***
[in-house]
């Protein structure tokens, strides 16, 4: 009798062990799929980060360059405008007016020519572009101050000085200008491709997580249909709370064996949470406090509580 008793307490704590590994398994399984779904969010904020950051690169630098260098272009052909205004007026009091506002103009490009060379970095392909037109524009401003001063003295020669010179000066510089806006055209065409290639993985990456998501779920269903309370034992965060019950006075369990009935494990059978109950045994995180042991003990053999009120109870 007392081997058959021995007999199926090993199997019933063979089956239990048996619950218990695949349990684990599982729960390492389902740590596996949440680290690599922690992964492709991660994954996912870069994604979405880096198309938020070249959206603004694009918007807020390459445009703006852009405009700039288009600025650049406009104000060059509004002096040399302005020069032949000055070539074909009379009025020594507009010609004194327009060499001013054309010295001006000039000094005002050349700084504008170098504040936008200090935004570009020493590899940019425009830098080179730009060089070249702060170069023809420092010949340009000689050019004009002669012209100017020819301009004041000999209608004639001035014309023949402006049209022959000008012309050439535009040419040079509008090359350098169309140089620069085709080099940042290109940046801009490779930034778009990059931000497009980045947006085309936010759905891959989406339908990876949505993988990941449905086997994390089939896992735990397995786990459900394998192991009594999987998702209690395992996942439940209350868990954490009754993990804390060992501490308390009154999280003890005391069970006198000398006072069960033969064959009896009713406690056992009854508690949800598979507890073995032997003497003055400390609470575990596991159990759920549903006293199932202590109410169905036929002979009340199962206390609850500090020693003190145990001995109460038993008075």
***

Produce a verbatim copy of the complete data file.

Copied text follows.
[in-house]
């Protein structure tokens, strides 16, 4: 009798062990799929980060360059405008007016020519572009101050000085200008491709997580249909709370064996949470406090509580 008793307490704590590994398994399984779904969010904020950051690169630098260098272009052909205004007026009091506002103009490009060379970095392909037109524009401003001063003295020669010179000066510089806006055209065409290639993985990456998501779920269903309370034992965060019950006075369990009935494990059978109950045994995180042991003990053999009120109870 007392081997058959021995007999199926090993199997019933063979089956239990048996619950218990695949349990684990599982729960390492389902740590596996949440680290690599922690992964492709991660994954996912870069994604979405880096198309938020070249959206603004694009918007807020390459445009703006852009405009700039288009600025650049406009104000060059509004002096040399302005020069032949000055070539074909009379009025020594507009010609004194327009060499001013054309010295001006000039000094005002050349700084504008170098504040936008200090935004570009020493590899940019425009830098080179730009060089070249702060170069023809420092010949340009000689050019004009002669012209100017020819301009004041000999209608004639001035014309023949402006049209022959000008012309050439535009040419040079509008090359350098169309140089620069085709080099940042290109940046801009490779930034778009990059931000497009980045947006085309936010759905891959989406339908990876949505993988990941449905086997994390089939896992735990397995786990459900394998192991009594999987998702209690395992996942439940209350868990954490009754993990804390060992501490308390009154999280003890005391069970006198000398006072069960033969064959009896009713406690056992009854508690949800598979507890073995032997003497003055400390609470575990596991159990759920549903006293199932202590109410169905036929002979009340199962206390609850500090020693003190145990001995109460038993008075």